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History comes alive at Chaco Canyon

Travels with Deb

Photo by Debbie Stone

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Photo by Debbie Stone

Walking among the ruins of Pueblo Bonito, Chetro Keti, Hungo Pavi and the other Great Houses in the park spurs the imagination. Questions abound regarding those who created these buildings and their motivation for establishing such an imposing presence at this specific locale. One also wonders about the full significance of this daring social experiment, and whether it was a shared vision by many or the brainchild of only a few high ranked individuals. It’s also unclear as to what prompted the change that came to Chaco in the 1100s and 1200s when its role as a regional powerhouse shifted. Particularly perplexing is why the people left this site and migrated to other areas, abandoning their architectural masterpieces and feats of engineering behind as testaments to their advanced level of civilization. Though we will never know the real truth, it’s fascinating to explore the issues. Everyone can get in on the game and have fun contemplating and brainstorming various possibilities with the confidence that there are no wrong answers.

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Photo by Debbie Stone

There’s plenty of hiking at Chaco with trails of varying lengths, leading to several of the noted archaeological sites. Some, such as those to Tsin Kletsin and Wijiji require hiking permits which you can get at the visitor center. Make sure you stop at the center for an introduction to the park, as it offers a good background video on Chaco, a few exhibits and of course, knowledgeable park rangers ready and willing to provide assistance.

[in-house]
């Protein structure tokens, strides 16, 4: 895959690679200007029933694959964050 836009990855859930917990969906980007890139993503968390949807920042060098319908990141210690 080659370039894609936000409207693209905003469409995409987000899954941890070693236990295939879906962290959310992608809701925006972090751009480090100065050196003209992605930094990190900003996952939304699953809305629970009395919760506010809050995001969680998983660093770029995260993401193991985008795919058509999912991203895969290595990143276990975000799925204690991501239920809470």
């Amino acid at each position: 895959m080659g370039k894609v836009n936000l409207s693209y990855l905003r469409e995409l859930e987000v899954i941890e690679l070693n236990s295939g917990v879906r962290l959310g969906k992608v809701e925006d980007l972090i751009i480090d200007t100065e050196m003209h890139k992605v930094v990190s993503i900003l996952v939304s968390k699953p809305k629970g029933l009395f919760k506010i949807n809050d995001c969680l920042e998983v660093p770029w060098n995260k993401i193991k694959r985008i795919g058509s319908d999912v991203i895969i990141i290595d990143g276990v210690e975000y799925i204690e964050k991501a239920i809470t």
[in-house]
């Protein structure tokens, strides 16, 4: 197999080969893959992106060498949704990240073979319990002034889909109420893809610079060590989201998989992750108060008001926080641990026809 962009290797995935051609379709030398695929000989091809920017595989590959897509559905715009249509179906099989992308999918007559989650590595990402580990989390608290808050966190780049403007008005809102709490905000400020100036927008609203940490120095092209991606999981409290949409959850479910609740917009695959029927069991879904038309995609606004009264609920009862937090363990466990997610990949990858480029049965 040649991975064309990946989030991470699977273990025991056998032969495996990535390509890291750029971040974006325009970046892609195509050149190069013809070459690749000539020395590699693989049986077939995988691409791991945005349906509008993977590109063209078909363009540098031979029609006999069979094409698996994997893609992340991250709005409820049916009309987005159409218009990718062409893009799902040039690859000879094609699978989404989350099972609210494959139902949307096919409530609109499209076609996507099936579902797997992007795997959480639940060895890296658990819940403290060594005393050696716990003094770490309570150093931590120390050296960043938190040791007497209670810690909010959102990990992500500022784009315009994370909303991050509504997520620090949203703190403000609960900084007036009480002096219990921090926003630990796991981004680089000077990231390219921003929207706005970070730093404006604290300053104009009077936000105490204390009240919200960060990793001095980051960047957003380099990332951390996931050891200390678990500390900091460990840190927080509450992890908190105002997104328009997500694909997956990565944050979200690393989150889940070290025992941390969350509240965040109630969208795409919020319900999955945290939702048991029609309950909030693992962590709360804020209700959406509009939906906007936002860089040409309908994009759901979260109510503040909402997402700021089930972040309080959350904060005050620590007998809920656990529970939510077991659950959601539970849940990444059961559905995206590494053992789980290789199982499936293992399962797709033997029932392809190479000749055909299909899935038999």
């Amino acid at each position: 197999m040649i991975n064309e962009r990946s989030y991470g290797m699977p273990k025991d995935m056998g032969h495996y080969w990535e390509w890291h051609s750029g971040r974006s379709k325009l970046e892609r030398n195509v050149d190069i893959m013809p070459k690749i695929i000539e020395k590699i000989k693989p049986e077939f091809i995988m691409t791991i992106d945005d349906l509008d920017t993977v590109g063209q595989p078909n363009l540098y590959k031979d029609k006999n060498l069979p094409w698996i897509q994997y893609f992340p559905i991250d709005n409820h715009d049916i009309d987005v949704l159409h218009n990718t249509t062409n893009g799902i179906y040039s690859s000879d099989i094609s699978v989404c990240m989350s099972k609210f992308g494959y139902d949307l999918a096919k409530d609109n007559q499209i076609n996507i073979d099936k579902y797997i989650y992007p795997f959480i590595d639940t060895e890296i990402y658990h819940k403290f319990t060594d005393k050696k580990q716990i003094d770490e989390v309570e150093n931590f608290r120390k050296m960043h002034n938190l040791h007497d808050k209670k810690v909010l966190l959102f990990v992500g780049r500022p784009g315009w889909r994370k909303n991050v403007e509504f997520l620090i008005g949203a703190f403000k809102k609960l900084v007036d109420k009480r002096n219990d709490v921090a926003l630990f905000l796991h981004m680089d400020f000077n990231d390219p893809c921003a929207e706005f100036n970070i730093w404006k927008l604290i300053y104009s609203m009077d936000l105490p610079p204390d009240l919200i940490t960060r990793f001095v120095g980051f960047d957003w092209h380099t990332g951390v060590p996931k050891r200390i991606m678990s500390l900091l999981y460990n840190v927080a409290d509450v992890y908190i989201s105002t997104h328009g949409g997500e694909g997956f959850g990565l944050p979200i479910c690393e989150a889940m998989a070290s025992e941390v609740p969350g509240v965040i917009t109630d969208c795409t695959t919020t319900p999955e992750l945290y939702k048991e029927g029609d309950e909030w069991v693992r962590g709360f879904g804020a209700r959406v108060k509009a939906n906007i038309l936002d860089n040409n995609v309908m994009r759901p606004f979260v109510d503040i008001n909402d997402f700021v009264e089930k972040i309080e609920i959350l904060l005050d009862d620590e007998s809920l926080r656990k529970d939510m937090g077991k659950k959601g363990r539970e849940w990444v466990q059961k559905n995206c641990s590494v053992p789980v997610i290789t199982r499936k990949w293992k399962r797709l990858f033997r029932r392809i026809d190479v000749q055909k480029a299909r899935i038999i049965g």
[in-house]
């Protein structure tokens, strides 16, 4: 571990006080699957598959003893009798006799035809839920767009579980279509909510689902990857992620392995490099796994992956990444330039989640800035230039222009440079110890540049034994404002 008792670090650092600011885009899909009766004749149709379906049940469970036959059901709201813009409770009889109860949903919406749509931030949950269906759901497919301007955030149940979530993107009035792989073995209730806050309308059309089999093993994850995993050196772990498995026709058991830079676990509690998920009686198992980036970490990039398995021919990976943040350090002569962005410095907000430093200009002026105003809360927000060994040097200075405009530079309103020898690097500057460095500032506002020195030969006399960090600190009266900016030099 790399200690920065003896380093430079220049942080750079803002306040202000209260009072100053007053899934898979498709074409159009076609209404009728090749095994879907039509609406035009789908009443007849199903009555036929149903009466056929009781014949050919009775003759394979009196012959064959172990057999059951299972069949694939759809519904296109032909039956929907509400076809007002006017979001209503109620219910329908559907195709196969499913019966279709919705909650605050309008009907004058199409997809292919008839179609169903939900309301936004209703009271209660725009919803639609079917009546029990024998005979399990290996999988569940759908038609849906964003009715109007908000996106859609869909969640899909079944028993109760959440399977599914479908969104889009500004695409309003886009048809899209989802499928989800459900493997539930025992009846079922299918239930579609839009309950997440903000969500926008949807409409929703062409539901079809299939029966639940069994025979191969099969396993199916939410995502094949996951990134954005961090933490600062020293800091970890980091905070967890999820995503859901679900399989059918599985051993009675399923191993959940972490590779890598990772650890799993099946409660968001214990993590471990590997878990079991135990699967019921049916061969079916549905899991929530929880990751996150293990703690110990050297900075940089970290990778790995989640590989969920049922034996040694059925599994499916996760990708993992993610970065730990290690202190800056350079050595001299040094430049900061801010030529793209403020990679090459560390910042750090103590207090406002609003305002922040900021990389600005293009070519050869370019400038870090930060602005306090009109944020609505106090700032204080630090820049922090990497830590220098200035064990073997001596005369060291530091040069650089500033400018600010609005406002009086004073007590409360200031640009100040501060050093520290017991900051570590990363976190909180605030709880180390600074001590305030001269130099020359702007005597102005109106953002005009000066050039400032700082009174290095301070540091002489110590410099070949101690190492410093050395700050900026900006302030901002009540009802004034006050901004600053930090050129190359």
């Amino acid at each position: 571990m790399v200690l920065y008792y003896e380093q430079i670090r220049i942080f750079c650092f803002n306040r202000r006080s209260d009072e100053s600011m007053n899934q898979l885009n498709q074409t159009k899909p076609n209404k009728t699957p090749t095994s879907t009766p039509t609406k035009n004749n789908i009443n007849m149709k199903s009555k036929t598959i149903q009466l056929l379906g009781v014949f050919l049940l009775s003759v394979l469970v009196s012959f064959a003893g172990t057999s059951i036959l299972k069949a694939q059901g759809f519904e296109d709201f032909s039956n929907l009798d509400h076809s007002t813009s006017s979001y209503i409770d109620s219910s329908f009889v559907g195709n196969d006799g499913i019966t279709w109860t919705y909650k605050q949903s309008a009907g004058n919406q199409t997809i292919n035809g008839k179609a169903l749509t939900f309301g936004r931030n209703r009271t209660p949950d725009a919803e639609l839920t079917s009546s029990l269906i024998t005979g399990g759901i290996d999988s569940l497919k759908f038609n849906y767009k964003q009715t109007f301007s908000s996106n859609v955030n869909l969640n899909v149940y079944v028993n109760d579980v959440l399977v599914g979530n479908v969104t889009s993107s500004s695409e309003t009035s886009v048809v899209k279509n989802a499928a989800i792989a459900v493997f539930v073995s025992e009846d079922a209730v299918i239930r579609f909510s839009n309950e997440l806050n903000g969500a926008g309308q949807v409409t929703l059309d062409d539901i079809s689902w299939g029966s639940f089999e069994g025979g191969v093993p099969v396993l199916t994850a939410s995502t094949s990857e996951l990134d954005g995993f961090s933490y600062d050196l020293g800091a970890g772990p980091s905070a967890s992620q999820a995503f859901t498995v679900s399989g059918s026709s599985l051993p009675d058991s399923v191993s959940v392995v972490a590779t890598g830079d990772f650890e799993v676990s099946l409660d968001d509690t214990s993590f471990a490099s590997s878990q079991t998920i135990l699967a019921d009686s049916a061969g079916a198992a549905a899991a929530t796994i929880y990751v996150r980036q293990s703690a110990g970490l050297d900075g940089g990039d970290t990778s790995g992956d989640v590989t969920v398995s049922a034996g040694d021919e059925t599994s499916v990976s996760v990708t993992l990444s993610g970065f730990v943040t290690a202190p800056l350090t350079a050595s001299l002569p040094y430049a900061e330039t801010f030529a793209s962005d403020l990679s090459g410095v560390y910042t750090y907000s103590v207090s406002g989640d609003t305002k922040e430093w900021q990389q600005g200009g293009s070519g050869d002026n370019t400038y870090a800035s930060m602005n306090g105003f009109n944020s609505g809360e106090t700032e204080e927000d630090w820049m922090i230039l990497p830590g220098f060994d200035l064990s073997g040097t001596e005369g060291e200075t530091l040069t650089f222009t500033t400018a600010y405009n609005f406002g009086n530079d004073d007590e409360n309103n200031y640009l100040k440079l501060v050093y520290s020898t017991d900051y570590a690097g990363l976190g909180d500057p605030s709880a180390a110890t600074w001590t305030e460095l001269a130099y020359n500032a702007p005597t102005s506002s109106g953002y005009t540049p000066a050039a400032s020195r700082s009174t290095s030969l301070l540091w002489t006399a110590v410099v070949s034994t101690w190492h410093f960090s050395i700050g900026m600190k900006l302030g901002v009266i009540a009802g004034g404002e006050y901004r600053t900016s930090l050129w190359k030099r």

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Photo by Debbie Stone

An easy walk for all ages is the quarter-mile Petroglyph Trail, which runs from Pueblo Bonito to nearby Chetro Keti, another Great House. The path follows the base of a cliff and at each of the numbered stops, you’ll see petroglyphs – images that have been carved into the soft sandstone surface by a sharp-edged object, and pictographs – images painted on rock surfaces. These images were probably intended mostly as visual communications. Some could be clan symbols; others might serve as records of important events or memory aids for recalling stories, songs and ceremonies. There are also inscriptions on the rocks that give information about early travelers to the area such as the Spaniards and later the U.S. Army. And then unfortunately there is modern day graffiti. Rather than ignoring this defacement, view it as a teachable moment if you’re traveling with your grandkids. Take the opportunity to talk about the effects that such vandalism has on Chaco Canyon’s early rock art and how it detracts from the older images.

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Photo by Debbie Stone

There is no lodging, gas or food available at Chaco, and the nearest town is sixty miles away. Many folks opt to camp at the National Park Service’s Gallo Campground, a mile from the visitor center. There you’ll find tables, fireplaces and central toilets, with water available at the visitor center. Bring your own firewood and if you want shade, take along a portable shelter. Be prepared for all weather scenarios, especially if you’re tent camping. Snow in May is not altogether uncommon as our group discovered in the wee hours of Mother’s Day weekend. Though it made for a very chilly morning, the unseasonably wintry white stuff gave the scene a stark beauty.

For more information about Chaco National Historical Park: www.nps.gov/chcu

Debbie Stone is a travel writer and columnist, who explores the globe in search of unique destinations and experiences to share with her readers. She’s an avid adventurer who welcomes new opportunities to increase awareness and enthusiasm for travel and cross-cultural connections. Her stories appear in a number of print publications as well as on various travel-oriented websites, and she can also be heard on the radio dishing about travel with the hosts of Big Blend Radio. Debbie is a longtime Seattle area resident, who currently resides in Santa Fe, New Mexico.

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